He also did not respond to questions on the movement’s activities and its source of funding.

“What was the word I used to insult the king? I respect the king,” Leanghy told the court, adding that “I have never incited” people to hate the government.

The deputy prosecutor then read out Leanghy’s previous testimony in front of the investigating judge where he alleged that Gonzalez-Davidson had “used disrespectful words against the King”.

According to the deputy prosecutor, Leanghy had allegedly said, “I didn’t support [the disrespectful words] as the King was the victim. Please don’t get him [King] involved.”

Leanghy further said, “Just saying the King was the victim, is it an insult? I do not want to answer this accusation.” 

“I worked with Mother Nature as a volunteer, receiving $500 as a stipend,” he said.

He also told the court that he joined Mother Nature about two months before his arrest to address environmental issues in accordance with Article 35 of the Cambodian constitution which stipulated that Khmer citizens have the right to participate actively in political, economic, social and cultural life of the nation.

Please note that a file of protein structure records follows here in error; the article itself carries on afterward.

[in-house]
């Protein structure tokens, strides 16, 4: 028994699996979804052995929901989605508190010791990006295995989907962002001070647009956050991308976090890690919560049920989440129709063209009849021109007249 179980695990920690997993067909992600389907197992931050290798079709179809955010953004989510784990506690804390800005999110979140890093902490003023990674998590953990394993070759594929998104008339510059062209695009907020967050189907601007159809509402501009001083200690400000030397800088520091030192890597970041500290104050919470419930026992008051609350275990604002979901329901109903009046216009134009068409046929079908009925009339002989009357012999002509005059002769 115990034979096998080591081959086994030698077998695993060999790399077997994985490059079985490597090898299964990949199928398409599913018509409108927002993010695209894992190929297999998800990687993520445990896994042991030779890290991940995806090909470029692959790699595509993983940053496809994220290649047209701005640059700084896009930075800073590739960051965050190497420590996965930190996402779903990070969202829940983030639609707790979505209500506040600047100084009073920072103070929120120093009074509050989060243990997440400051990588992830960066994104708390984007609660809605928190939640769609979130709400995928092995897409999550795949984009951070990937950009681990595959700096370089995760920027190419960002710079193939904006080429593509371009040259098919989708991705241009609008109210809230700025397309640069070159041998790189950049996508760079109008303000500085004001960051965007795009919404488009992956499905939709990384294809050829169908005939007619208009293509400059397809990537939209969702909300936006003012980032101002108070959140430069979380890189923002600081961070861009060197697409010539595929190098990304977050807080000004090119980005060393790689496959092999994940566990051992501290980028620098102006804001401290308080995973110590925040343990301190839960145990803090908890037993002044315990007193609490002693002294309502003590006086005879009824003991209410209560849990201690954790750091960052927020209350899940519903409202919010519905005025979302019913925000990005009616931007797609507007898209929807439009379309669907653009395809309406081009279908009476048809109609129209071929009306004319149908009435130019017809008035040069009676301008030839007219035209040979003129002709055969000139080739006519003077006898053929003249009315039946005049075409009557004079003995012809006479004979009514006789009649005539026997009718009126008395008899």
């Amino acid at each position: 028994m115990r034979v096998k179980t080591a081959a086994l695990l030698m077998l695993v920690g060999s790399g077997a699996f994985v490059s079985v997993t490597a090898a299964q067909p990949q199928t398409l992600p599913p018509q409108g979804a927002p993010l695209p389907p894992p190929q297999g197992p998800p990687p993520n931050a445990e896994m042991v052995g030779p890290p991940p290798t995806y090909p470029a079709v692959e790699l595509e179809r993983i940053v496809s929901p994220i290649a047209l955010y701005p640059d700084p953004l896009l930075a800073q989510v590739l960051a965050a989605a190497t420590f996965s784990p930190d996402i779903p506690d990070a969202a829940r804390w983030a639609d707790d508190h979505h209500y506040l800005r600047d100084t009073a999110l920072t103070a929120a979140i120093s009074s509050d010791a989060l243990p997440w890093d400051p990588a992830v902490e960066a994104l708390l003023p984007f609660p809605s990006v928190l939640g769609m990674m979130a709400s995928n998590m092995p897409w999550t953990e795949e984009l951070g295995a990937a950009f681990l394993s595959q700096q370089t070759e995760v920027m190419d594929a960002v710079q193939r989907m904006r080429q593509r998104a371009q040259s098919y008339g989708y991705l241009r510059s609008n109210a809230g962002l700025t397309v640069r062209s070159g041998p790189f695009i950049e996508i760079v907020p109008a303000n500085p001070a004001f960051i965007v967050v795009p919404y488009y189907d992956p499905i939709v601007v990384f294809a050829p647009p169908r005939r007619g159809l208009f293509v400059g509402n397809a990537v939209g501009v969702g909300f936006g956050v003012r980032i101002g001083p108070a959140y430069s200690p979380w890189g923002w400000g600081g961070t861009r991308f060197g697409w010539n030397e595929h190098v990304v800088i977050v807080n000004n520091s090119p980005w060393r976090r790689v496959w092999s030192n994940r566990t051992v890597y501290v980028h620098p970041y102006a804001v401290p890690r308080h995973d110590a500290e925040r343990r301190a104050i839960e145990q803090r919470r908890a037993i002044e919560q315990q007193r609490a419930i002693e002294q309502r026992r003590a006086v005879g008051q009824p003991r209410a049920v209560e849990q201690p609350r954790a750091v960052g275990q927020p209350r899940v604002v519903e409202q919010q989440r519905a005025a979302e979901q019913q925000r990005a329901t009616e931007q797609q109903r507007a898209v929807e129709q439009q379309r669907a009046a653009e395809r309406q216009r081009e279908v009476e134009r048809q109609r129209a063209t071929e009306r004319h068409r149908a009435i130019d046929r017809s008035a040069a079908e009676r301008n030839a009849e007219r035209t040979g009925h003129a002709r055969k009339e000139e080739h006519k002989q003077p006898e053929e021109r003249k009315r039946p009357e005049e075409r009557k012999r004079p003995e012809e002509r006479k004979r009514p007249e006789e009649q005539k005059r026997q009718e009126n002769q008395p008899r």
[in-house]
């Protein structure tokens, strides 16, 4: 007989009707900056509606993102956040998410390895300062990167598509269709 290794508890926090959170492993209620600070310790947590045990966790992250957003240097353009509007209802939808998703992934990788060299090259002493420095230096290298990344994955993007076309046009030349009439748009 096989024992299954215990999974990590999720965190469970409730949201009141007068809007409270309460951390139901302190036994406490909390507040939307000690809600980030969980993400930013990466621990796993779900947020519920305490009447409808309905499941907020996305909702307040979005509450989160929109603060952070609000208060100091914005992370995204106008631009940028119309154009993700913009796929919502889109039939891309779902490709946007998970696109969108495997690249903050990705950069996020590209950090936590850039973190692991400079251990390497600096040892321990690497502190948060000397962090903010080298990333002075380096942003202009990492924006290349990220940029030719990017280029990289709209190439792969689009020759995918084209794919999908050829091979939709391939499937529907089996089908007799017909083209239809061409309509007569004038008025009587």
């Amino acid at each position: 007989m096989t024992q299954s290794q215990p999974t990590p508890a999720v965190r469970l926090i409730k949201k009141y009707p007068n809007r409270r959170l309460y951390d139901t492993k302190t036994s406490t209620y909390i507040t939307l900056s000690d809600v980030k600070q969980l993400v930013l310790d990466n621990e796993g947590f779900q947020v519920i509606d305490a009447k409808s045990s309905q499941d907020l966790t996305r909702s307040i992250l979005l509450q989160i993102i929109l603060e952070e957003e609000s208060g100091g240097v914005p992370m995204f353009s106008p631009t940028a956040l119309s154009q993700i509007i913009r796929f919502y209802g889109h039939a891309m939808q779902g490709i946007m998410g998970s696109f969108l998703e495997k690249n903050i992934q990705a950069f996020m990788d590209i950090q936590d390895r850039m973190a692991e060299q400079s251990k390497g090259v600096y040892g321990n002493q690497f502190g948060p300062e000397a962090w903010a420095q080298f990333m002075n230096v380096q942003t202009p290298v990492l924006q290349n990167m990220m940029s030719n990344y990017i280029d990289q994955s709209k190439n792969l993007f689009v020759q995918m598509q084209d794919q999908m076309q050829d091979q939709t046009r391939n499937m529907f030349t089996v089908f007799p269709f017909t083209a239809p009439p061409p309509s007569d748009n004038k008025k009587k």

Mother Nature activists leave the Phnom Penh Municipal Court after their first day of trial, May 29, 2024. (CamboJA/Pring Samrang)

About 20 supporters gathered outside the Phnom Penh Municipal to support the environmental activists, holding up banners which read, “the work of environmental protection is not illegal” and “we support Mother Nature’s activists”.

Soeun Sreymai, a philosophy student at a university in Phnom Penh, who was in court, said she came to show her support for the activists who work hard to protect the environment.

“By protecting the environment, they have sacrificed a lot, no matter how hard their life is. There are many challenges from the authorities threatening to ban them from traveling to affected areas,” she mentioned.

She added that environmental protection efforts should be encouraged and collaborated with the authorities.

Sreymai hoped that the court would drop the charges against the Mother Nature activists by taking into consideration their past efforts. “The work we do to protect the environment is not something that is illegal, but it is helping the society to prosper,” she said.